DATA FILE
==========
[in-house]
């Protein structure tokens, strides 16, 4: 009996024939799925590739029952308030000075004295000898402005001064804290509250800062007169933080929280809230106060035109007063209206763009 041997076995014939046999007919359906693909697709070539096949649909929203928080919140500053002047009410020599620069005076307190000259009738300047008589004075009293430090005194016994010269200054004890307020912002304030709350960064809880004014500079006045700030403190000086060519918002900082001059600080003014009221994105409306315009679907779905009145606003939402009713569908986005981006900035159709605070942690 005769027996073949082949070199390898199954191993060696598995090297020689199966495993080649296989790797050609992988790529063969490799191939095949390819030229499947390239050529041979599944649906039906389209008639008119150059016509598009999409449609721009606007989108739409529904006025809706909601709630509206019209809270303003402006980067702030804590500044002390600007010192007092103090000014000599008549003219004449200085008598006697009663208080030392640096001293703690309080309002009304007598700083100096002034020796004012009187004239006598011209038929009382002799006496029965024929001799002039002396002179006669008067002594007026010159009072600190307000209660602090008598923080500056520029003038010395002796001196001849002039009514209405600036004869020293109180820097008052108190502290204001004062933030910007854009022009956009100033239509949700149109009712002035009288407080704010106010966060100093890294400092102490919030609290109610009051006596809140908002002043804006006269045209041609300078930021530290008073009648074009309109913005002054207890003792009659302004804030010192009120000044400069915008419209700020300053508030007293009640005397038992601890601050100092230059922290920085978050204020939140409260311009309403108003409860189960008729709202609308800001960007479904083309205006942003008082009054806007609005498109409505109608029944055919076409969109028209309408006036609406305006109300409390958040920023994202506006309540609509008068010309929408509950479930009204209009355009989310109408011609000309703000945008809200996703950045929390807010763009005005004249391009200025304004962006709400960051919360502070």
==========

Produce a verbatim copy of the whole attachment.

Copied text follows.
[in-house]
């Protein structure tokens, strides 16, 4: 009996024939799925590739029952308030000075004295000898402005001064804290509250800062007169933080929280809230106060035109007063209206763009 041997076995014939046999007919359906693909697709070539096949649909929203928080919140500053002047009410020599620069005076307190000259009738300047008589004075009293430090005194016994010269200054004890307020912002304030709350960064809880004014500079006045700030403190000086060519918002900082001059600080003014009221994105409306315009679907779905009145606003939402009713569908986005981006900035159709605070942690 005769027996073949082949070199390898199954191993060696598995090297020689199966495993080649296989790797050609992988790529063969490799191939095949390819030229499947390239050529041979599944649906039906389209008639008119150059016509598009999409449609721009606007989108739409529904006025809706909601709630509206019209809270303003402006980067702030804590500044002390600007010192007092103090000014000599008549003219004449200085008598006697009663208080030392640096001293703690309080309002009304007598700083100096002034020796004012009187004239006598011209038929009382002799006496029965024929001799002039002396002179006669008067002594007026010159009072600190307000209660602090008598923080500056520029003038010395002796001196001849002039009514209405600036004869020293109180820097008052108190502290204001004062933030910007854009022009956009100033239509949700149109009712002035009288407080704010106010966060100093890294400092102490919030609290109610009051006596809140908002002043804006006269045209041609300078930021530290008073009648074009309109913005002054207890003792009659302004804030010192009120000044400069915008419209700020300053508030007293009640005397038992601890601050100092230059922290920085978050204020939140409260311009309403108003409860189960008729709202609308800001960007479904083309205006942003008082009054806007609005498109409505109608029944055919076409969109028209309408006036609406305006109300409390958040920023994202506006309540609509008068010309929408509950479930009204209009355009989310109408011609000309703000945008809200996703950045929390807010763009005005004249391009200025304004962006709400960051919360502070």